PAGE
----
Mountains stood before them, above them like in LA. But in the Boxes, the mountains were only a thing, like a wall or a tree, a sun-baked ridge above the valley full of everything. Here the ground was nearly empty of buildings and the mountains were like people, huddled figures, blue and grey and while. So high. They were unmoving stone. But they tore East’s eyes from the boys in the van and the unidentifiable people motoring up the same road.

The interplay between the four boys, one of them East’s little brother, is fascinating too. However, the story peters out about halfway through, and the climax seems contrived. Some others in my book club disagreed about the climax, saying it was as shocking as the raid at the beginning, making it a suitable bookend.

Although East himself doesn’t seem to change much in the course of the book, our understanding of him deepens. He proves to be a truly original character, innocent and honorable in some ways, he can also be harsh and ruthless. It’s hard not to care about this young man as he tries to find a place for himself in the world.

Some members of my book club found the dialect hard to read. I was grateful that I’d gotten it as audio book. I find that I don’t have a lot of patience for reading dialect. I had to abandon one of our book club books a few years ago that was set in Ireland. It was just too hard to read.

As you can see from the excerpts above, the writing is amazing. A little more attention to story structure would have made this an outstanding novel.

Can you recommend a novel about a road trip (other than Kerouac’s books)?

Deep South, by Nevada Barr

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Looking to change up her life, Ranger Anna Pigeon accepts a promotion that takes her away from her beloved Mesa Verde National Park in Colorado to the Natchez Trace Parkway in Mississippi. Driving deep into the tangled darkness, Anna finds her car sliding off the road. Then she learns that the directions she’d been following, provided by one of the rangers who will be working for her, had sent her down a little-used road that led nowhere. Is it a prank? Or something more ominous?

Anna struggles to adjust to her new role as chief in a culture where women are not expected to hold positions of authority. At the same time, the culture calls for men—even teenaged boys—to be respectful towards women. Anna stumbles across a group of Civil War re-enactors, a good introduction to Faulkner’s home state, the man who famously said “The past is never dead. It’s not even past.” Then she stumbles upon a particularly gruesome murder and it is up to her to solve it.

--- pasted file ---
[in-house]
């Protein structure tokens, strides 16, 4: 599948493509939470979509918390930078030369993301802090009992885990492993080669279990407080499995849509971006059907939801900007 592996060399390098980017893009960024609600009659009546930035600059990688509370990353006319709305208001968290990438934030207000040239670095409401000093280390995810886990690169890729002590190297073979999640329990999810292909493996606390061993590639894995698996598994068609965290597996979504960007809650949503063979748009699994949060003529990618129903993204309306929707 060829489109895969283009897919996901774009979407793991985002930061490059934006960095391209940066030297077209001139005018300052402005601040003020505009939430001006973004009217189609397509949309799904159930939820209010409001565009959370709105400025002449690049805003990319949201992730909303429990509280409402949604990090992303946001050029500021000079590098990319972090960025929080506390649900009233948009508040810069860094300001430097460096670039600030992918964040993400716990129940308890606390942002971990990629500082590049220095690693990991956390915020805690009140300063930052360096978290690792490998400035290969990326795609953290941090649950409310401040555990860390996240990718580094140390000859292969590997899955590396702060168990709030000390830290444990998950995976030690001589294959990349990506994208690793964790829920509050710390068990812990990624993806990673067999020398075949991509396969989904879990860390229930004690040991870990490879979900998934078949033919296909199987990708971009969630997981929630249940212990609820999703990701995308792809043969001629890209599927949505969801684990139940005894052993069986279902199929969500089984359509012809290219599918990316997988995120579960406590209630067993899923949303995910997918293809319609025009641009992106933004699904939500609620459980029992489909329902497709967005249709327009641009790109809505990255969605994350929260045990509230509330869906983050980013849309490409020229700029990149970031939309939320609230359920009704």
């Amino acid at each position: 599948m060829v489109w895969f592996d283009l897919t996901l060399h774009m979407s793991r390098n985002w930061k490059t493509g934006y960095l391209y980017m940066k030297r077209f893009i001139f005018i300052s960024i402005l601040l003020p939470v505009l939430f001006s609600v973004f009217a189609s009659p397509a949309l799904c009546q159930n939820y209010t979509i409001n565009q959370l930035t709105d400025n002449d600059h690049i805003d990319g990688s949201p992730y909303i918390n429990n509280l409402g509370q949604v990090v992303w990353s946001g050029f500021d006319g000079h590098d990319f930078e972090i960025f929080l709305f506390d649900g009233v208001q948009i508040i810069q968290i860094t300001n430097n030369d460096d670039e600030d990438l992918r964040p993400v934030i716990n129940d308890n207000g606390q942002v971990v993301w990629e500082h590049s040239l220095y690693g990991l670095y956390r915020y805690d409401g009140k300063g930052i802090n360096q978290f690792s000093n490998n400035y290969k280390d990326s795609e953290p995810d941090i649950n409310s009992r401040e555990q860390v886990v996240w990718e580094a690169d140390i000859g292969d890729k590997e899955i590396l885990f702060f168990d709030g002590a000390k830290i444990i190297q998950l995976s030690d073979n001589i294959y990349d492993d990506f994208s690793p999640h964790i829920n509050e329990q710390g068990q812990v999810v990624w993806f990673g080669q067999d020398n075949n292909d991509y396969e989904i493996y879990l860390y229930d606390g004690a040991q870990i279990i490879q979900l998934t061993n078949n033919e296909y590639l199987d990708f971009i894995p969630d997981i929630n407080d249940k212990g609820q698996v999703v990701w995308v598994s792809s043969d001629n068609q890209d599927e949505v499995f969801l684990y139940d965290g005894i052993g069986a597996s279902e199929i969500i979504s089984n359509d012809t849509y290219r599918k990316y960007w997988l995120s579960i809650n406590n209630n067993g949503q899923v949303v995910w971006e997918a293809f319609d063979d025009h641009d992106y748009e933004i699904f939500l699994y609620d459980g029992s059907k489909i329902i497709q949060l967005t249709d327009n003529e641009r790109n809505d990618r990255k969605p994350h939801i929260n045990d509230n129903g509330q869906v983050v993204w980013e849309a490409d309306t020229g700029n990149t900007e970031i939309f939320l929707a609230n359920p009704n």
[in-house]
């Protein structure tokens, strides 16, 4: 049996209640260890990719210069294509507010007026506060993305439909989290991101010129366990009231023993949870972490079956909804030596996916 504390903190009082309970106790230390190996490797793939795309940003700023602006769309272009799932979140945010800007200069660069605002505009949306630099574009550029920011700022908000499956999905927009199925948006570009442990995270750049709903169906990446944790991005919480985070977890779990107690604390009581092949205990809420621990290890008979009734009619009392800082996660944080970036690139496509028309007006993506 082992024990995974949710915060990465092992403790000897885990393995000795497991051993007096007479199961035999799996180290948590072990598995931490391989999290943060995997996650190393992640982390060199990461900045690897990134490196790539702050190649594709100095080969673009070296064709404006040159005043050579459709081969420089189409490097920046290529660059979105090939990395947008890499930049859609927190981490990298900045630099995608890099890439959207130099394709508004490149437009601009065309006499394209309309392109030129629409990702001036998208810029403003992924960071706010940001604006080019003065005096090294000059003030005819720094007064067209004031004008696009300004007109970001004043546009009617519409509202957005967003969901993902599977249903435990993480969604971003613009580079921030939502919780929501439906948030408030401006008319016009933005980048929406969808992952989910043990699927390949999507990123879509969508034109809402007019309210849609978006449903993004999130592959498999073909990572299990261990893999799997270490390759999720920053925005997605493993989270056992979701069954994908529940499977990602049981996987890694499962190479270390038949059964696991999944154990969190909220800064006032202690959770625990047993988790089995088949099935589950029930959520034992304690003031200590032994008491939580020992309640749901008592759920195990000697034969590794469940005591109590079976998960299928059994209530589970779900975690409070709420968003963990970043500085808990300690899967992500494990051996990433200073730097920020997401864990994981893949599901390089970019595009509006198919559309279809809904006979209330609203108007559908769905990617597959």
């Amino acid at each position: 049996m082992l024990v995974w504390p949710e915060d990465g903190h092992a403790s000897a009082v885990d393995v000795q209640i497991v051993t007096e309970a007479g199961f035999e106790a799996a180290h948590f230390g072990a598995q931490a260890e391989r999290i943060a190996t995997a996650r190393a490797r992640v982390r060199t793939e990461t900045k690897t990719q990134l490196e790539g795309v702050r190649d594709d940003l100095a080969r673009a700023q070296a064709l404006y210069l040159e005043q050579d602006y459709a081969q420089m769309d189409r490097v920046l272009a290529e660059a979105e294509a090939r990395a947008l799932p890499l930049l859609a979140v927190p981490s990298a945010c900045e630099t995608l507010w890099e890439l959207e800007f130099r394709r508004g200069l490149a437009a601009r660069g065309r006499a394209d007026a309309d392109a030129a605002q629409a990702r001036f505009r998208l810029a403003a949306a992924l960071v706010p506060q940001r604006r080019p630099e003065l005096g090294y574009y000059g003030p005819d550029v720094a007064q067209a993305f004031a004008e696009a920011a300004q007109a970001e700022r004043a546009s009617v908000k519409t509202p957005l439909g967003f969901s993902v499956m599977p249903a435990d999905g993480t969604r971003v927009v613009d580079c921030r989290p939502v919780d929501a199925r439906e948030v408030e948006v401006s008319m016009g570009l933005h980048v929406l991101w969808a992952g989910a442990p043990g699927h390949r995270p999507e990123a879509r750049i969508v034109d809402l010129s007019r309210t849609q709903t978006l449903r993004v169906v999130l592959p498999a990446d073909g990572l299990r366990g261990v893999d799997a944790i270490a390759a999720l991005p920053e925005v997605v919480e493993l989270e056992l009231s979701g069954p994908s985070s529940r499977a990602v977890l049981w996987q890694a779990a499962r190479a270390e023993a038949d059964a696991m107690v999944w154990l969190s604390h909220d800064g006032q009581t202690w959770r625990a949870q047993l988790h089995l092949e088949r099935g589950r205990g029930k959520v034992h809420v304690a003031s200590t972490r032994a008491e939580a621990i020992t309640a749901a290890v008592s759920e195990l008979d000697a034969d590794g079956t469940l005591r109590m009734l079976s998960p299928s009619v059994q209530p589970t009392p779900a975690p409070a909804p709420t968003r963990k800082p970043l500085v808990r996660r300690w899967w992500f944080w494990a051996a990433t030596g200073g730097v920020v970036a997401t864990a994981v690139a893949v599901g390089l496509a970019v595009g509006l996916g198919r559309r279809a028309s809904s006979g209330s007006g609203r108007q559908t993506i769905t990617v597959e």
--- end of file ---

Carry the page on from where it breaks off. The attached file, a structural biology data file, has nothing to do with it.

I’ve long been a fan of Barr’s series, that takes Pigeon to national parks around the country. I’d read this book a dozen years ago, but have been rereading—or rather listening to—the whole series. I’ve been on the road a lot the last few months, and these books make the miles fly by. It also seemed appropriate to reread these books starting last year, which was the 100th birthday of the U.S. National Park Service.

I remember hearing Barr speak, I think in 1998. She said that when she decided to write a mystery, she took a handful of her favorite mysteries and spent a long time studying and deconstructing them. Her process obviously worked well, because her first Anna Pigeon mystery, Track of the Cat, was a bestseller as have been the rest in the series.

As I’ve mentioned before, writers often debate about process. Is it better to plot out your story before starting to write or just start writing (known as “pantsing”, as in writing by the seat of your pants)? The answer is yes. Whatever works for you. And writers sometimes find that their process changes with each new writing project.

Another debate centers around training. Is it better to start by getting an MFA in creative writing or study the many craft books available? Or is it better to follow Barr’s path of reading intensively as a writer, studying books that have worked? Again, there are many paths to your goal. I don’t have an MFA, but I’ve taken a few workshops. I’ve learned a great deal from writing craft books as well as from reading as a writer (the original concept for this blog).

Perhaps most valuable of all has been engaging in critique groups. This involves not just reading a variety of work and having to think critically about it, but also hearing how other people think and react to the same work.

A friend recently said that she’d stopped reading Barr’s mysteries because they got too violent. I see what she means. As I’m proceeding through the series, it is not the violence of the murder, which is expected, but the violence Anna Pigeon encounters that strikes me.

Still, I love the descriptions of the parks, the complex characters both new and repeated, and Anna herself with all her doubts and strengths. She continues to hold my interest. And Barr does suspense well, so well that I find myself at the end of a roadtrip that seems to have taken no time at all.

Which national park–in the U.S. or another country–is your favorite?